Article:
However, I have got better over time.  I’ve slowly learned to not buy fabric that I cannot work out what to make with it when I’m at the fabric shop. I’m slowly learning to avoid stripes in knits, because though I adore stripes and would wear them, I hate having to stripe match and I’m not good at it.

My stash is not an outrageous size, but there’s plenty there, and more than I’ll get through in a few years of sewing. I am a bit of a sucker for remnants, and a sucker for bulk buys, but the first part to fixing a problem is admitting you have a problem, yes?

I want all of my sizeable fabric to be stored in the cubic shelves inside the wardrobe. Sizeable to me means more than a metre in length, as I’m likely to be able to get at least a top from that amount.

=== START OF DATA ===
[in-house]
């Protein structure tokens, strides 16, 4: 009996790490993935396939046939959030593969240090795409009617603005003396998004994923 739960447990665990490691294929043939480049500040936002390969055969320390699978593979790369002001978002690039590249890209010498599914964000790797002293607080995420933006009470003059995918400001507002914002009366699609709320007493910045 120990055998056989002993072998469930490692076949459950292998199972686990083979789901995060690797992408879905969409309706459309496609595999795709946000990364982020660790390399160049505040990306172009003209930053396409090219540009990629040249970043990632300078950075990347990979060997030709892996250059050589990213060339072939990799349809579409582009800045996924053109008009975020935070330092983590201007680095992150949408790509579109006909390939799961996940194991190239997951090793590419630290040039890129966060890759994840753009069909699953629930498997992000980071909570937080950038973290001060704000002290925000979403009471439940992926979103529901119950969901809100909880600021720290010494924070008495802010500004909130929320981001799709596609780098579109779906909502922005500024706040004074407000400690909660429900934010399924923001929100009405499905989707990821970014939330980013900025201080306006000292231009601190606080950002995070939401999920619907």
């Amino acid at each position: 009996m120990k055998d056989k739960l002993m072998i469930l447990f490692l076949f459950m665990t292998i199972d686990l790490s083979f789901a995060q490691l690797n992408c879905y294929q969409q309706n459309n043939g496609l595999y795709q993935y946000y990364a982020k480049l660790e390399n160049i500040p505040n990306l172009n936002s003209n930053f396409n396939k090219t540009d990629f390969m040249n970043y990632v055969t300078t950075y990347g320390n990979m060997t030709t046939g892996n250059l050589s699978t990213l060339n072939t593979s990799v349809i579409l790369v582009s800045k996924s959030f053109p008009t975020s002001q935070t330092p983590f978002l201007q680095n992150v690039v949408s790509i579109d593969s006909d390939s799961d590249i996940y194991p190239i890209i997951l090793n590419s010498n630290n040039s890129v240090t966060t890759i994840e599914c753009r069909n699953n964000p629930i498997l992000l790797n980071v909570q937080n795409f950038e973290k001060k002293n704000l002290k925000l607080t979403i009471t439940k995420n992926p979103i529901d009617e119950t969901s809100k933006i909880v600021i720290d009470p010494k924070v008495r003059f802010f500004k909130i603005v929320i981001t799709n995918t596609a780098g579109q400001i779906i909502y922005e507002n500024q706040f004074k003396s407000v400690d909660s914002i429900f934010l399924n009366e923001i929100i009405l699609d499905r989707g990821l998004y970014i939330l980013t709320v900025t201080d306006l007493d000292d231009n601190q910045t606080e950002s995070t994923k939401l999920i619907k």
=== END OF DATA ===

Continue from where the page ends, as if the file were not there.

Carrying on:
Previously, I had my fabric folded to novel sized and shelved vertically. While I loved this, it would not work in the cubes, because that’s simply too large for the fabric to stand up, so they are back to being horizontal.

This is how I folded my fabric to fit the size of the cubes.

How to fold fabric 1

  1. I cut some cardboard to the width of the shelves, as my folding template.
  2. I then folded each piece of fabric selvedge to selvedge and laid it out across the floor. I used our camping Thermarests to spare my poor pregnant lady knees, as well as to stop the fabric picking up gunk from the carpet (vacuuming beforehand was not an option, nope).
  3. Using the template, I then folded the halved fabric into thirds (usually for 150cm wide fabric), or into the middle (usually for 110 wide fabric).